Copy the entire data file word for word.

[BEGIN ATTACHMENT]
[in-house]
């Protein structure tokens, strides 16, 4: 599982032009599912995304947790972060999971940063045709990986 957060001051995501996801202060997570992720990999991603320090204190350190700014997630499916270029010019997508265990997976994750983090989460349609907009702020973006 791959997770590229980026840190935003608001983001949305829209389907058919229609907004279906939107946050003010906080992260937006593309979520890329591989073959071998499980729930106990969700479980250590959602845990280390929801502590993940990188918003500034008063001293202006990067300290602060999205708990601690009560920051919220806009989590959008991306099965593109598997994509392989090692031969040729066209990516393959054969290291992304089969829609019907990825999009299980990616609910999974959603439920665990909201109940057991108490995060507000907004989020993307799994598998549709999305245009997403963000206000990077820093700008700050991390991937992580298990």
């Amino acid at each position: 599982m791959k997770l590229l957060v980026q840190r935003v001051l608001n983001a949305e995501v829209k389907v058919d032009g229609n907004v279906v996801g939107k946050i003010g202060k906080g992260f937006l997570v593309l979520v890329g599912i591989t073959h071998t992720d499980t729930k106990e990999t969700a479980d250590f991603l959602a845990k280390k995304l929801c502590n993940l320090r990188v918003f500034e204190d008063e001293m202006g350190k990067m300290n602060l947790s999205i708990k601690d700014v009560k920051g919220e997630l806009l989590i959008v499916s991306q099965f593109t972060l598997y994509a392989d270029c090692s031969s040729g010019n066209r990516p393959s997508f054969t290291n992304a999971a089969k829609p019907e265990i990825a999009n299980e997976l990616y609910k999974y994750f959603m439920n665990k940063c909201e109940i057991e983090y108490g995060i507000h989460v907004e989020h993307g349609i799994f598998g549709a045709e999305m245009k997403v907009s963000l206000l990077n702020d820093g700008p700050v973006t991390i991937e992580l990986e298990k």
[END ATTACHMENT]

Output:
[in-house]
């Protein structure tokens, strides 16, 4: 599982032009599912995304947790972060999971940063045709990986 957060001051995501996801202060997570992720990999991603320090204190350190700014997630499916270029010019997508265990997976994750983090989460349609907009702020973006 791959997770590229980026840190935003608001983001949305829209389907058919229609907004279906939107946050003010906080992260937006593309979520890329591989073959071998499980729930106990969700479980250590959602845990280390929801502590993940990188918003500034008063001293202006990067300290602060999205708990601690009560920051919220806009989590959008991306099965593109598997994509392989090692031969040729066209990516393959054969290291992304089969829609019907990825999009299980990616609910999974959603439920665990909201109940057991108490995060507000907004989020993307799994598998549709999305245009997403963000206000990077820093700008700050991390991937992580298990």
């Amino acid at each position: 599982m791959k997770l590229l957060v980026q840190r935003v001051l608001n983001a949305e995501v829209k389907v058919d032009g229609n907004v279906v996801g939107k946050i003010g202060k906080g992260f937006l997570v593309l979520v890329g599912i591989t073959h071998t992720d499980t729930k106990e990999t969700a479980d250590f991603l959602a845990k280390k995304l929801c502590n993940l320090r990188v918003f500034e204190d008063e001293m202006g350190k990067m300290n602060l947790s999205i708990k601690d700014v009560k920051g919220e997630l806009l989590i959008v499916s991306q099965f593109t972060l598997y994509a392989d270029c090692s031969s040729g010019n066209r990516p393959s997508f054969t290291n992304a999971a089969k829609p019907e265990i990825a999009n299980e997976l990616y609910k999974y994750f959603m439920n665990k940063c909201e109940i057991e983090y108490g995060i507000h989460v907004e989020h993307g349609i799994f598998g549709a045709e999305m245009k997403v907009s963000l206000l990077n702020d820093g700008p700050v973006t991390i991937e992580l990986e298990k």